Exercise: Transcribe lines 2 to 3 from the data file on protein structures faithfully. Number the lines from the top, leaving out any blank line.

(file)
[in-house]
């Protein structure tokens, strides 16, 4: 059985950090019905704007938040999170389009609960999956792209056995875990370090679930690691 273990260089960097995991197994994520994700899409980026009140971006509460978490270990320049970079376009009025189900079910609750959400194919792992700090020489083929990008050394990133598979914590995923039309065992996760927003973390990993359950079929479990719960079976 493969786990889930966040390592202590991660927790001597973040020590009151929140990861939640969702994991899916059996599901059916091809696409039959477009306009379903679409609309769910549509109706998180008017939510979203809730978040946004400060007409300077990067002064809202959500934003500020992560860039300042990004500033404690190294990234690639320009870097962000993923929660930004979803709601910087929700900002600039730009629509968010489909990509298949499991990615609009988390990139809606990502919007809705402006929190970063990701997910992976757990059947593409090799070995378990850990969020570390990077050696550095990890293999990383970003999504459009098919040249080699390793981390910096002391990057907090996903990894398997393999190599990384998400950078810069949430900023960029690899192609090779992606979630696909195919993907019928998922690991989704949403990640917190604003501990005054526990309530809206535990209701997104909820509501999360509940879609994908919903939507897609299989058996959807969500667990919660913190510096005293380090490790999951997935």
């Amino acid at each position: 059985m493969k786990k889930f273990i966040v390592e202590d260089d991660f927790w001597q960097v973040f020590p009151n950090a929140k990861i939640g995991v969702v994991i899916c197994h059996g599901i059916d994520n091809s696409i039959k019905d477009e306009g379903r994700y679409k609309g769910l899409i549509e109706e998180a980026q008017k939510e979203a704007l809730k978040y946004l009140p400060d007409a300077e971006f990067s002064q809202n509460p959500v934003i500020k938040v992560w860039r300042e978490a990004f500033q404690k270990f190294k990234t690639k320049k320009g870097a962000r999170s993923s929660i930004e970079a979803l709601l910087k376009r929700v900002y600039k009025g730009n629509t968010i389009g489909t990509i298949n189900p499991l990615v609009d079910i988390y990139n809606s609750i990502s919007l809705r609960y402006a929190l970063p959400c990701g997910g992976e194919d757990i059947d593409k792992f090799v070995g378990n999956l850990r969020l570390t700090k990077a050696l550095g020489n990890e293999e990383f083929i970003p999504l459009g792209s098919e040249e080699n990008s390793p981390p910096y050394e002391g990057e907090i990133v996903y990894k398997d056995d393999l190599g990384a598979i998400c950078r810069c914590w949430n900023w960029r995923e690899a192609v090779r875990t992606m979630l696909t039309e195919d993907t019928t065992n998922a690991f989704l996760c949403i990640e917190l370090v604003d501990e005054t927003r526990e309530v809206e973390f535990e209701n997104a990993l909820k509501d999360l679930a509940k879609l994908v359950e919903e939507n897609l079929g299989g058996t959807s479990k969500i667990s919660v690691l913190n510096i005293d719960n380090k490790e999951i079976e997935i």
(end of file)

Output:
């Protein structure tokens, strides 16, 4: 059985950090019905704007938040999170389009609960999956792209056995875990370090679930690691 273990260089960097995991197994994520994700899409980026009140971006509460978490270990320049970079376009009025189900079910609750959400194919792992700090020489083929990008050394990133598979914590995923039309065992996760927003973390990993359950079929479990719960079976 493969786990889930966040390592202590991660927790001597973040020590009151929140990861939640969702994991899916059996599901059916091809696409039959477009306009379903679409609309769910549509109706998180008017939510979203809730978040946004400060007409300077990067002064809202959500934003500020992560860039300042990004500033404690190294990234690639320009870097962000993923929660930004979803709601910087929700900002600039730009629509968010489909990509298949499991990615609009988390990139809606990502919007809705402006929190970063990701997910992976757990059947593409090799070995378990850990969020570390990077050696550095990890293999990383970003999504459009098919040249080699390793981390910096002391990057907090996903990894398997393999190599990384998400950078810069949430900023960029690899192609090779992606979630696909195919993907019928998922690991989704949403990640917190604003501990005054526990309530809206535990209701997104909820509501999360509940879609994908919903939507897609299989058996959807969500667990919660913190510096005293380090490790999951997935």
């Amino acid at each position: 059985m493969k786990k889930f273990i966040v390592e202590d260089d991660f927790w001597q960097v973040f020590p009151n950090a929140k990861i939640g995991v969702v994991i899916c197994h059996g599901i059916d994520n091809s696409i039959k019905d477009e306009g379903r994700y679409k609309g769910l899409i549509e109706e998180a980026q008017k939510e979203a704007l809730k978040y946004l009140p400060d007409a300077e971006f990067s002064q809202n509460p959500v934003i500020k938040v992560w860039r300042e978490a990004f500033q404690k270990f190294k990234t690639k320049k320009g870097a962000r999170s993923s929660i930004e970079a979803l709601l910087k376009r929700v900002y600039k009025g730009n629509t968010i389009g489909t990509i298949n189900p499991l990615v609009d079910i988390y990139n809606s609750i990502s919007l809705r609960y402006a929190l970063p959400c990701g997910g992976e194919d757990i059947d593409k792992f090799v070995g378990n999956l850990r969020l570390t700090k990077a050696l550095g020489n990890e293999e990383f083929i970003p999504l459009g792209s098919e040249e080699n990008s390793p981390p910096y050394e002391g990057e907090i990133v996903y990894k398997d056995d393999l190599g990384a598979i998400c950078r810069c914590w949430n900023w960029r995923e690899a192609v090779r875990t992606m979630l696909t039309e195919d993907t019928t065992n998922a690991f989704l996760c949403i990640e917190l370090v604003d501990e005054t927003r526990e309530v809206e973390f535990e209701n997104a990993l909820k509501d999360l679930a509940k879609l994908v359950e919903e939507n897609l079929g299989g058996t959807s479990k969500i667990s919660v690691l913190n510096i005293d719960n380090k490790e999951i079976e997935i």